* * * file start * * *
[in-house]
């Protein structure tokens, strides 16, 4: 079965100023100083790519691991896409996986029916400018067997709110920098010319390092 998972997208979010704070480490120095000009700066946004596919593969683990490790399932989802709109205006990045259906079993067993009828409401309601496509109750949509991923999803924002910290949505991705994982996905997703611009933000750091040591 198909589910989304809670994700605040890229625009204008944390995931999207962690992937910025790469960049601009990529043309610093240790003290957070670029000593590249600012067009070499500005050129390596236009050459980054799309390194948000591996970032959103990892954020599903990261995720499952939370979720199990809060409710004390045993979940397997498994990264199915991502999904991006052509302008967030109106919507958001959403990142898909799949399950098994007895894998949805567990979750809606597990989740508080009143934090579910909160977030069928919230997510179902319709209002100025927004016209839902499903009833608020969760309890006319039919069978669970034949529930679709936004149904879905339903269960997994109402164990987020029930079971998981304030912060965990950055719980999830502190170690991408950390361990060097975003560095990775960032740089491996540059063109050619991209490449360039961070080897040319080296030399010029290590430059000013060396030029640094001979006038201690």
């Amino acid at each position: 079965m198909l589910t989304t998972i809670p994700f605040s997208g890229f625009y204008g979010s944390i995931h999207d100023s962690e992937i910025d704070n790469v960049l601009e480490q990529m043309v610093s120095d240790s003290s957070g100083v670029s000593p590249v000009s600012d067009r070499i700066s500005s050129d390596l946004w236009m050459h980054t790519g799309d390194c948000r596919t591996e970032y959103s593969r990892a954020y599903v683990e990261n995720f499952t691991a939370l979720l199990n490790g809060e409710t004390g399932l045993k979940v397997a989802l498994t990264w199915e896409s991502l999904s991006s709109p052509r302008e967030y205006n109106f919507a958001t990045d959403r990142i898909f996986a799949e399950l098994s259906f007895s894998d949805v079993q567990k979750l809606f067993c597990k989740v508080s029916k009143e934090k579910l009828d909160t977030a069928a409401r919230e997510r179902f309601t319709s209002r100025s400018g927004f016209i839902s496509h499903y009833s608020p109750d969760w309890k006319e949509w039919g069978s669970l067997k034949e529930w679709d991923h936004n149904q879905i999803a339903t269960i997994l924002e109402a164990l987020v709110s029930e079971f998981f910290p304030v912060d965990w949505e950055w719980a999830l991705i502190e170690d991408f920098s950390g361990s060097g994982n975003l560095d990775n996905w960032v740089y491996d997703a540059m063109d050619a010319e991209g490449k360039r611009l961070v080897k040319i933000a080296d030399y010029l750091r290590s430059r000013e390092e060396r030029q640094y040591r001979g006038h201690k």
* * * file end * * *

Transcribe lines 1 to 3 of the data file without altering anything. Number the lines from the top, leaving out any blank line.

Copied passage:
[in-house]
């Protein structure tokens, strides 16, 4: 079965100023100083790519691991896409996986029916400018067997709110920098010319390092 998972997208979010704070480490120095000009700066946004596919593969683990490790399932989802709109205006990045259906079993067993009828409401309601496509109750949509991923999803924002910290949505991705994982996905997703611009933000750091040591 198909589910989304809670994700605040890229625009204008944390995931999207962690992937910025790469960049601009990529043309610093240790003290957070670029000593590249600012067009070499500005050129390596236009050459980054799309390194948000591996970032959103990892954020599903990261995720499952939370979720199990809060409710004390045993979940397997498994990264199915991502999904991006052509302008967030109106919507958001959403990142898909799949399950098994007895894998949805567990979750809606597990989740508080009143934090579910909160977030069928919230997510179902319709209002100025927004016209839902499903009833608020969760309890006319039919069978669970034949529930679709936004149904879905339903269960997994109402164990987020029930079971998981304030912060965990950055719980999830502190170690991408950390361990060097975003560095990775960032740089491996540059063109050619991209490449360039961070080897040319080296030399010029290590430059000013060396030029640094001979006038201690």
């Amino acid at each position: 079965m198909l589910t989304t998972i809670p994700f605040s997208g890229f625009y204008g979010s944390i995931h999207d100023s962690e992937i910025d704070n790469v960049l601009e480490q990529m043309v610093s120095d240790s003290s957070g100083v670029s000593p590249v000009s600012d067009r070499i700066s500005s050129d390596l946004w236009m050459h980054t790519g799309d390194c948000r596919t591996e970032y959103s593969r990892a954020y599903v683990e990261n995720f499952t691991a939370l979720l199990n490790g809060e409710t004390g399932l045993k979940v397997a989802l498994t990264w199915e896409s991502l999904s991006s709109p052509r302008e967030y205006n109106f919507a958001t990045d959403r990142i898909f996986a799949e399950l098994s259906f007895s894998d949805v079993q567990k979750l809606f067993c597990k989740v508080s029916k009143e934090k579910l009828d909160t977030a069928a409401r919230e997510r179902f309601t319709s209002r100025s400018g927004f016209i839902s496509h499903y009833s608020p109750d969760w309890k006319e949509w039919g069978s669970l067997k034949e529930w679709d991923h936004n149904q879905i999803a339903t269960i997994l924002e109402a164990l987020v709110s029930e079971f998981f910290p304030v912060d965990w949505e950055w719980a999830l991705i502190e170690d991408f920098s950390g361990s060097g994982n975003l560095d990775n996905w960032v740089y491996d997703a540059m063109d050619a010319e991209g490449k360039r611009l961070v080897k040319i933000a080296d030399y010029l750091r290590s430059r000013e390092e060396r030029q640094y040591r001979g006038h201690k």